Thursday, December 10, 2015

Secondary Mystery Characters Who Play Fair

It’s a mystery reader’s challenge and the name-of-the-game: Every character who populates a page could be a suspect. While the author and reader know who is and who isn’t, the reader can’t be sure. The author must play fair.

 Secondary characters main role is usually to move the story along. They serve food and drink to the sleuth, drive him or her around, are family members or associates who attend holiday parties.

 Often sketchy and written in without taxing the author’s brain, these secondary characters challenge the reader, especially in early chapters. The author also faces a dilemma. If drawn to narrow, the reader quickly dismisses the character as not a suspect. Flat, one-dimensional characters also create lifeless reading.

 The author who desires to have as many viable suspects as possible can not overlook the minor characters, especially on their stage debut. That is because, if the only three-dimensional characters are the hero/sleuth and the villain/criminal, the reader won’t have any fun in trying to decipher whodunit.

 The balancing fulcrum between reader and author must be fair play.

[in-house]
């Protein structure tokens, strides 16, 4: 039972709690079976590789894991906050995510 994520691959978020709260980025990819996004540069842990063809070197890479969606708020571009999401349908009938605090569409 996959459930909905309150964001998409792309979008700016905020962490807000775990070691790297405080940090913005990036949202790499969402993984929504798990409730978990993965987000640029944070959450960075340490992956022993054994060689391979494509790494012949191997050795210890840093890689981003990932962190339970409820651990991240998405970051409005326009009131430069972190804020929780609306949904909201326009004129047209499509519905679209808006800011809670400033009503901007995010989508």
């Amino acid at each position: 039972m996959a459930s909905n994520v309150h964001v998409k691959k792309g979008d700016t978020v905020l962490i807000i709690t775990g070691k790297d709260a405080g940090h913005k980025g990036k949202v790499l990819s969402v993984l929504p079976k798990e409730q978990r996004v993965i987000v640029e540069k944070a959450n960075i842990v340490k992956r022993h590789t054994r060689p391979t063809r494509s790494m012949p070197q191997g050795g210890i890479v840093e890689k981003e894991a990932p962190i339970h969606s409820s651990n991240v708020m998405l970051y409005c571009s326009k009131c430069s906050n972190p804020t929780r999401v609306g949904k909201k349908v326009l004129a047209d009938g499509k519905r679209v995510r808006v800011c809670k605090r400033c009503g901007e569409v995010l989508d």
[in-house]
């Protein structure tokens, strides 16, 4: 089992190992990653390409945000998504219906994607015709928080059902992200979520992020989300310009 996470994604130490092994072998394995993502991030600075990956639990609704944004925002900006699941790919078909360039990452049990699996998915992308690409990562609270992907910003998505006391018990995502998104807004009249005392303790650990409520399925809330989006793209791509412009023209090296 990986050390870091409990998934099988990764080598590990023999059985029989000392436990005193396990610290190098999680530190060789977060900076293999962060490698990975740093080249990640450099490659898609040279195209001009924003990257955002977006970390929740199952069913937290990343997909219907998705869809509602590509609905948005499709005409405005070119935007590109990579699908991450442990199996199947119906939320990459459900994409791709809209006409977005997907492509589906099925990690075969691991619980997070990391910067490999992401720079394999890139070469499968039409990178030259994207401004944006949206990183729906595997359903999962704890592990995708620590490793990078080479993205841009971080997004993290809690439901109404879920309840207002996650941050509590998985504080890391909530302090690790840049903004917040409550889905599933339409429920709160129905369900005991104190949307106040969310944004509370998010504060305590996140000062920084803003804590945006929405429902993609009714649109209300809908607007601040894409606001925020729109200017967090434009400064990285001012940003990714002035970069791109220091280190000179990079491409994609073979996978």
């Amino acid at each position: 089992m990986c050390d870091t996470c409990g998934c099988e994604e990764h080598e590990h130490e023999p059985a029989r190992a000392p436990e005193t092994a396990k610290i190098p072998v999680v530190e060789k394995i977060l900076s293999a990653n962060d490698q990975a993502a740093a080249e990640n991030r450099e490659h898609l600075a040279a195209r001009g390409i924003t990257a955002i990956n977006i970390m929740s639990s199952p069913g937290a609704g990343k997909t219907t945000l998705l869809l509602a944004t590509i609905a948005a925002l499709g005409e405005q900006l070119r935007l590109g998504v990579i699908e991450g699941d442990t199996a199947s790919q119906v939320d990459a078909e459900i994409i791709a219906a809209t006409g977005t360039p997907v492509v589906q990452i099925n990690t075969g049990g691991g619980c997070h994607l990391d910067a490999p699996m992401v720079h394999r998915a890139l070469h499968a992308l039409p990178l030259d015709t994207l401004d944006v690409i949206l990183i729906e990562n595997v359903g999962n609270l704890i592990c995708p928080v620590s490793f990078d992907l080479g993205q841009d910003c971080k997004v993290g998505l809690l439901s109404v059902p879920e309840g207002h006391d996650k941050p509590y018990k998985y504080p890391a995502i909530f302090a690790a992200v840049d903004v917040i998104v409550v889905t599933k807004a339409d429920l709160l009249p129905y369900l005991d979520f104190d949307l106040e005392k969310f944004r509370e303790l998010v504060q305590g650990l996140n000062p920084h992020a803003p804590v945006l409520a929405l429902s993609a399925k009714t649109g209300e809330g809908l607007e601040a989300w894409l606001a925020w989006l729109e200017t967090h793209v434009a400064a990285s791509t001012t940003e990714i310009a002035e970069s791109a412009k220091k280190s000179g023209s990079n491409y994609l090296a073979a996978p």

Fair play in that the reader knows as much as the sleuth and there are multiple suspects.

 If the sleuth enters a supermarket, what type of individual might he find?

Example one:

The obese, heavyset white-shirted male with the store badge clipped to his black belt knelt near an aisle merchandise display.  His gray hair and facial wrinkles said he neared retirement. He chewed a yellow pencil stub as if it were a toothpick. His brown eyes were downcast and hardly brighter than his scuffed black shoes.

 Comment on Example one:

 Many writers pass off this physical description as strong characterization. Other than outward appearance, what do we know about this character. Is he a clerk, a middle-level manager, or the store owner. Was he concerned with merchandise or had he dropped something? There’s a lot we don’t know and nothing that really makes this male memorable, except the writer really wanted us to know the character carried extra weight by the needless repetition.

Example two:

The purple-shirted male with a shaven head knelt with his hob-nailed engineer boots blocking any grocery store cart that dared attempt to pass him. The red of his bulbous nose contrasted sharply with deep-set dark eyes. A red bandana tucked into his rear blue jeans pocket lay limp against his right butt.

Comment on Example two:

This exaggerated attempt to add “color” to the character spins a blurry and confusing palette. Is this person young and not know better or old and doesn’t care. Perhaps, he stopped into the store for water before he was to set out for the costume party. Who knows? These types of characters don’t ring true to the reader. It draws unneeded attention to the author. The reader. as well, might question the motives of the author, and not in a good way.

Example three:

The store clerk pushing a wheeled merchandise-laden cart hummed “It Came Upon a Midnight Clear.” Must be new, Detective Jim thought. He hadn’t met this blue-jacketed young man before.

     “You practicing for Christmas Eve?”

     “Easter,” said the clerk. He grinned and Jim knew he wasn’t serious.

      “Where’s the eggnog?”

      “Aisle 9.”

Comment on Example three.